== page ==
Global food safety: the role of the food industry
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The Global Food Safety Initiative (GFSI) was started by a group of retailers in Europe in 2000 to tackle the issue of different safety standards applied in the region. They were subsequently joined by manufacturers, certification and accreditation bodies, academics, international organisations and food service companies like McDonalds.
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GFSI aims to drive improvement in food safety practices throughout the supply chain to ensure safe food for consumers everywhere. The organisation brings experts together in conferences, network gatherings and technical working groups to pursue its objectives. Improving safety systems not only protects consumers but also reduces costs by preventing recalls and minimising duplication of audits. Since auditor competency is a crucial safety factor, GFSI runs a technical working group which collaborates with certification bodies to ensure maximum audit reliability. This area of growing importance in GFSI’s public-private partnership strategy will enable governments with overstretched resources to do fewer inspections in companies with certain GFSI certificates. The reasoning is that a production unit audited under a GFSI scheme presents a lower safety risk than an unaudited (or less thoroughly audited) plant. With fewer audits there is less pressure on the authorities and the companies save money. The Dutch government has recently recognised two GFSI schemes as justifying fewer government audits, and the GFSI is in discussion with the FDA about similar action regarding the new FSMA food safety rules in the USA.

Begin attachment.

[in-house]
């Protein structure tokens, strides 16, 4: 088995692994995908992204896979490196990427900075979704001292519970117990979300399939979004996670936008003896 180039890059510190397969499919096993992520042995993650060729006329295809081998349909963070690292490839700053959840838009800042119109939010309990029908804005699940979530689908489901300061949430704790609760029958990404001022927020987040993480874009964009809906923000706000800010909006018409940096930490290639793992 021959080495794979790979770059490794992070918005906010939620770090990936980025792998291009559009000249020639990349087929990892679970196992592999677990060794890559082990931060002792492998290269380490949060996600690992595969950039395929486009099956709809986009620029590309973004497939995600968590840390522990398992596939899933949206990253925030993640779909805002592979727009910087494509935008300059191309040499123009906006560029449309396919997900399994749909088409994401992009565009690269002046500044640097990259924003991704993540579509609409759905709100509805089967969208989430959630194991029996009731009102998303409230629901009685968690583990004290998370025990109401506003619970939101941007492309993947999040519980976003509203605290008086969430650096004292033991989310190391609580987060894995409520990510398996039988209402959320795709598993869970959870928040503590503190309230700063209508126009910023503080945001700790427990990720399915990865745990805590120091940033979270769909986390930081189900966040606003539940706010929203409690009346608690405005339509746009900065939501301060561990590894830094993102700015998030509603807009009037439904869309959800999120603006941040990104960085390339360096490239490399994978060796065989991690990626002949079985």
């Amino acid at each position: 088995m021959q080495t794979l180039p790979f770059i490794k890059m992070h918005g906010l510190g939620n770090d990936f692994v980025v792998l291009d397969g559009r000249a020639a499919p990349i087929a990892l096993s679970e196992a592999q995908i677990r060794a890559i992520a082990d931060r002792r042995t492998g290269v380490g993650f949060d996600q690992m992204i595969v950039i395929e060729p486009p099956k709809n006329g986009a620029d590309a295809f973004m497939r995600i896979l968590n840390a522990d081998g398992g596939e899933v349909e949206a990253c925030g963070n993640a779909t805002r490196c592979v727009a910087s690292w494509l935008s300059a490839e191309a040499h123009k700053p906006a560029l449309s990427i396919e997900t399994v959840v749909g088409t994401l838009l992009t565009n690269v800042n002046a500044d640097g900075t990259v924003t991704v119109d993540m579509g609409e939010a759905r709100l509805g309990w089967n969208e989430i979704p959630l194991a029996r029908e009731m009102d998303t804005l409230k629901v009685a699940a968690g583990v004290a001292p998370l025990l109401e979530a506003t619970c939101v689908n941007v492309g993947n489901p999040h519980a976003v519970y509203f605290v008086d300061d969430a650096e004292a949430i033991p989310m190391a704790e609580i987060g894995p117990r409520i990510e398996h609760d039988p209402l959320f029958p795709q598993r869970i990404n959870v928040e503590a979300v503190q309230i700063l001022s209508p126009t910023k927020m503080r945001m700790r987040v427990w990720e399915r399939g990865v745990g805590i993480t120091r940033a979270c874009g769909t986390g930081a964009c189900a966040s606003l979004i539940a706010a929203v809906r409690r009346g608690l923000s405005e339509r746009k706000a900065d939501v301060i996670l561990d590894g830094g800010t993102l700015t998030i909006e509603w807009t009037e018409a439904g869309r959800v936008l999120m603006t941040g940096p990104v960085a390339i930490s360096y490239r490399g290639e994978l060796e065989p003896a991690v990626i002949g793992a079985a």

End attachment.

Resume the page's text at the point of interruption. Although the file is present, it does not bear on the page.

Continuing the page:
To implement its global strategy, GFSI works through six local groups in different regions. Good progress is being made in China through cooperation with the government and industry, though the country still presents a major food-safety challenge. At the global level, the differences between national food regulations create difficulties especially for internationally active companies, and GFSI aims to work more intensively on this in the future.
At intervals, GFSI issues a Benchmarking Requirements document, which describes in detail the minimum safety level that companies have to reach to obtain a certificate. Six versions have been published so far, each one raising the bar with regard to the requirements to be met. Version seven, which will be issued soon, contains a new section on food fraud. This stipulates, among other requirements, that companies have to have a fraud management system in place and must do vulnerability assessments for their supply chains. With regard to safety as well as potential fraud, GFSI stresses the vital importance of supply chain transparency.
Since it is more difficult for small companies than for large ones to obtain certification, GFSI has launched its Global Market Programme, in collaboration with UNIDO, to help small producers take a first step towards certification. GFSI has also launched a working programme on food safety culture to promote deeper understanding of the safety requirements and the reasons why compliance is vital.